After high-level officials in the FBI and White House discovered the practice in 2006, they issued 11 National Security Letters - an administrative subpoena demanding that an organization turn over data about an individual - in an attempt to "try to 'cover' or validate the improperly obtained records," according to the report.

Attorney General Eric Holder, in a letter to Leahy expressing his “strong support” of the Patriot Act Extension, wrote that NSLs, “remain a critical tool of national security investigations.”

They were a topic of heated debate in both the House and the Senate.

“These letters, issued with no court oversight, have been used to obtain all sorts of material, and have been joined with gag orders on the recipients that were recently struck down by the courts,” Nadler said. “I hope that this vote today will not stop my colleagues from continuing to improve our intelligence gathering laws.”

Sen. Dick Durbin (D-Illinois) attempted to add an amendment to the bill that would have reformed the way NSLs can be used. Senators Russ Feingold (D-Wisconsin) and Arlen Specter (D-Pennsylvania) were unsuccessful in adding an amendment to not reauthorize the so-called “lone wolf” power, which permits surveillance of targets with no ties to foreign powers.

Feingold was, however, able to add an amendment that would limit the records the government can keep while using NSLs. He was also the only Senator to vote against the original Patriot Act legislation passed in 2001.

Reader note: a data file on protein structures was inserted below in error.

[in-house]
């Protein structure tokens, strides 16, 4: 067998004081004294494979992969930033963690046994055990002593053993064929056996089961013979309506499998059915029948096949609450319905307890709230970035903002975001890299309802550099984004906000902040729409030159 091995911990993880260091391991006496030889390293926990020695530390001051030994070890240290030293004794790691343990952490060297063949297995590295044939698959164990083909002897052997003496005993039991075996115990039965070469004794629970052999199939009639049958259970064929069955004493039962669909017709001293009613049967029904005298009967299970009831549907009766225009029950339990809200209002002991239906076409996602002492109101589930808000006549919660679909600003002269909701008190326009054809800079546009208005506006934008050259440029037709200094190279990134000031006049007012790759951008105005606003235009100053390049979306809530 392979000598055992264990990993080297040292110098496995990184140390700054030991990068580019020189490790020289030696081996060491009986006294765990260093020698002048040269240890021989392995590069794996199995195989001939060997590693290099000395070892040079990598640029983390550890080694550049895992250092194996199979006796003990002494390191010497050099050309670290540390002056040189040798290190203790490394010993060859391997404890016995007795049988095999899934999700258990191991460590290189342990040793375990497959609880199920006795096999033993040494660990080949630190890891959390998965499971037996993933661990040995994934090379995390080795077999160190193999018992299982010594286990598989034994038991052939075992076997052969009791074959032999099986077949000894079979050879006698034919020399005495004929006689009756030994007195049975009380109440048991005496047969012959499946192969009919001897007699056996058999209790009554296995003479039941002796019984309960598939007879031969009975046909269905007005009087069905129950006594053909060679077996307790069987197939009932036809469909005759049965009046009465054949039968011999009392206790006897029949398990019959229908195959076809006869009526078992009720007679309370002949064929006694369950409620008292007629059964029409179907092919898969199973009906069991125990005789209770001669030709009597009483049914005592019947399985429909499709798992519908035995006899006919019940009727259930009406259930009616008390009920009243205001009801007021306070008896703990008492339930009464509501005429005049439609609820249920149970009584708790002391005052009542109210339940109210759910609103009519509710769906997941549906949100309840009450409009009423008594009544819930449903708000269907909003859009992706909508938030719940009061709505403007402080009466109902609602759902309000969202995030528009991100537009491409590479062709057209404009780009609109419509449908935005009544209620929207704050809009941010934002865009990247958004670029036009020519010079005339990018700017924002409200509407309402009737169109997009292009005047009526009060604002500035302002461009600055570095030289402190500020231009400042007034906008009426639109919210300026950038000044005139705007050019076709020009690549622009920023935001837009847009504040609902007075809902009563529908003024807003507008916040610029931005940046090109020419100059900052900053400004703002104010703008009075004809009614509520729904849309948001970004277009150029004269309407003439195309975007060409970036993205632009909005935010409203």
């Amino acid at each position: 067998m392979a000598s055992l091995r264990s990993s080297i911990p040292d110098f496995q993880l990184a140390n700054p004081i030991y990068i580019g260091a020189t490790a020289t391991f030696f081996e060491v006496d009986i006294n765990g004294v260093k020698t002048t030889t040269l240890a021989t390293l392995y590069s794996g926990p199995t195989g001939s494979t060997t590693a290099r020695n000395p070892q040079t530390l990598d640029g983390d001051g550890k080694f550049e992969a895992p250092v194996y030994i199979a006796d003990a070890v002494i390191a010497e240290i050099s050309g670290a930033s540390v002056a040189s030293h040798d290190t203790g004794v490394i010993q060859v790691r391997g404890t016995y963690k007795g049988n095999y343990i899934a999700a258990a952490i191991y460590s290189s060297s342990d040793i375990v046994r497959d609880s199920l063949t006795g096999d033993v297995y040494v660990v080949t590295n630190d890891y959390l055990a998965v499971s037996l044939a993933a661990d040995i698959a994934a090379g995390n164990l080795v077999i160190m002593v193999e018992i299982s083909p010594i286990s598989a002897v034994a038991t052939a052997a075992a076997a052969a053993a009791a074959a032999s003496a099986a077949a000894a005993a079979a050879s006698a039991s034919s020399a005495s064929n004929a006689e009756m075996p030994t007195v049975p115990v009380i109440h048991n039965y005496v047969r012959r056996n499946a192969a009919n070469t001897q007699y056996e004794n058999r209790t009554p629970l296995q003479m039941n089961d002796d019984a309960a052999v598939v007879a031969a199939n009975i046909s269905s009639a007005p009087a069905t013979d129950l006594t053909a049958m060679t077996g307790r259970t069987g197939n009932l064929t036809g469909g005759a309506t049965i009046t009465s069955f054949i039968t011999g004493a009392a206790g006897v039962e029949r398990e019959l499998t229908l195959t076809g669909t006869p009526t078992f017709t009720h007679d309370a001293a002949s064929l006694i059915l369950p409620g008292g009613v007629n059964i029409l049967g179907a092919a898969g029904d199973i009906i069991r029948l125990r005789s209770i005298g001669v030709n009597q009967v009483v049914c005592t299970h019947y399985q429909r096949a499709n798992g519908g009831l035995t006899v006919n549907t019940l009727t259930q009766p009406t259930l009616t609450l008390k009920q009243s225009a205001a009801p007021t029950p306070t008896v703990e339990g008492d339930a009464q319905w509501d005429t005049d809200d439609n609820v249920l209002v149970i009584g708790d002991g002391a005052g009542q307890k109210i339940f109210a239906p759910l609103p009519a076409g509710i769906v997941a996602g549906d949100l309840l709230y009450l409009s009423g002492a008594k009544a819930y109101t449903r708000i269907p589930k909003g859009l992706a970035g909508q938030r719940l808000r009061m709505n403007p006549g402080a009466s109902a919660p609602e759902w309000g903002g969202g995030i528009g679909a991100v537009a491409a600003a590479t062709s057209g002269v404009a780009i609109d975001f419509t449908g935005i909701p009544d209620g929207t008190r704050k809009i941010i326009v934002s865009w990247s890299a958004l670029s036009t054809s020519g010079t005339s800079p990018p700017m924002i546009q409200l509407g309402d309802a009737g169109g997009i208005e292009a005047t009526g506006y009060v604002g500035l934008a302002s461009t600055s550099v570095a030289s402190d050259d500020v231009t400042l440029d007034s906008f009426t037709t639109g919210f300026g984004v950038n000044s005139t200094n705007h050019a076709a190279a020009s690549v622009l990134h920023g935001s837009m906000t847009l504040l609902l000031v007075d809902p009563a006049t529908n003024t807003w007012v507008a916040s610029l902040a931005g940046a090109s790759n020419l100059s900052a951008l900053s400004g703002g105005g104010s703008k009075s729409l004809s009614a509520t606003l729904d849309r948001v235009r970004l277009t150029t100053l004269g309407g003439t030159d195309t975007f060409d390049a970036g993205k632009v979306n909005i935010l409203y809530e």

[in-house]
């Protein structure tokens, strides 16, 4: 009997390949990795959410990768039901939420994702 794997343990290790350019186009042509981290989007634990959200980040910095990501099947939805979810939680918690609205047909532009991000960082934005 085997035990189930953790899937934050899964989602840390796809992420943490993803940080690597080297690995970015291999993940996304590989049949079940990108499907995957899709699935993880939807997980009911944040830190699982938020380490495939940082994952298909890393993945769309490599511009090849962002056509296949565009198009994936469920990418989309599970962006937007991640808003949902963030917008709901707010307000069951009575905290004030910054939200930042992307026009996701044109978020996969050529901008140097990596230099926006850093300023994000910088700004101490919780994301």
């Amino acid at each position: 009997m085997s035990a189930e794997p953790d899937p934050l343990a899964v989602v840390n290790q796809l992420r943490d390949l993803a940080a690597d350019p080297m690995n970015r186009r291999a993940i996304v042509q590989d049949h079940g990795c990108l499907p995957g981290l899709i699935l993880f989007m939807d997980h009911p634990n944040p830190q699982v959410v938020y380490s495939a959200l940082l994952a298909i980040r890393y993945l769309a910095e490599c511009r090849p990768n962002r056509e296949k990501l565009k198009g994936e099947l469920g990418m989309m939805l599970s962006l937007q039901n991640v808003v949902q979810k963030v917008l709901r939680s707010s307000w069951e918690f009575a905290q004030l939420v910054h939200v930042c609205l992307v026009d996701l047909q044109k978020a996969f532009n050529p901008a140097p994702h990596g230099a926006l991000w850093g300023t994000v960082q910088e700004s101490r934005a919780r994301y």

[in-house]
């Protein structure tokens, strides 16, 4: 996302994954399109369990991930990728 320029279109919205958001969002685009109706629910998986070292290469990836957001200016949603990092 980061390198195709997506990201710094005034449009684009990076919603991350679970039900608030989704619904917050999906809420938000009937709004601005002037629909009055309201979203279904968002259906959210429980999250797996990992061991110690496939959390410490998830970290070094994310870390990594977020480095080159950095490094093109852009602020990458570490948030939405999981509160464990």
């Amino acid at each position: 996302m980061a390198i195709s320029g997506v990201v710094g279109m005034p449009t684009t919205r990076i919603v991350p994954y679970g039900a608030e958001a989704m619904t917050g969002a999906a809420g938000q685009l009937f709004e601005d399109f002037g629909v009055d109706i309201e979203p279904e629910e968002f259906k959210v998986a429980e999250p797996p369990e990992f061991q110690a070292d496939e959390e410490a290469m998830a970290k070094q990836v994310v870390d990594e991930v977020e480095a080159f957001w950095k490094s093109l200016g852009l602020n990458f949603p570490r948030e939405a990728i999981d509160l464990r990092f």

Both the House and the Senate are working on bills that would extend and reform the Patriot Act, but remain at an impasse on which powers the government should be able to retain, and how to oversee how those powers are being exercised.

The House version of the bill would eliminate the “lone wolf” power, while the Senate would simply reauthorize existing authorities. The bills, both of which passed through committee and await floor action, contain significant oversight of these powers. Democratic lawmakers could now potentially push action on the bill until after the midterm elections in what has already proven to be a costly battle on national security.

Shahid Buttar, executive director of the Bill of Rights Defense Committee, told Truthout he is troubled that lawmakers passed the bill without discussing any of the privacy concerns raised by civil libertarians.

Congress "doesn't seem to have any appreciation for its role as a body meant to check and balance the executive," Buttar said. "This is simply a straight reauthorization of a law that was in effect when [George W. Bush] was in office," Buttar said. "Since then, we had three Inspectors General reports documenting abuse. There's not even a hint or a scratch of civil liberties protections. Congress is simply issuing another blank check."

Saturday, February 27, 2010

TAKE SURVEY: Social Justice Sexuality Initiative

Hey Black SGL Family,

I wanted to plug this survey because from my perspective as a Black same gender loving (SGL) male brutha, I feel and have witnessed over the course of 12 years (WOW! It's been that long for me!!) now that the Black same gender loving community is largely INVISIBLE when it comes to our liberation and living a proud and healthy life that is NOT heterosexual one. Some of the reasons, in my mind, are due to apathy and having a non-political agenda among a myriad of other various reasons that we could dissect until nausea.

With that said, I took this survey and found it to be INCREDIBLY THOROUGH in its implementation, and specific questions asked to and geared to people of color (African descended folks, Latino folks, Asian/Pacific Islander folks, Native American folks, etc.) and what is important and relevant for us.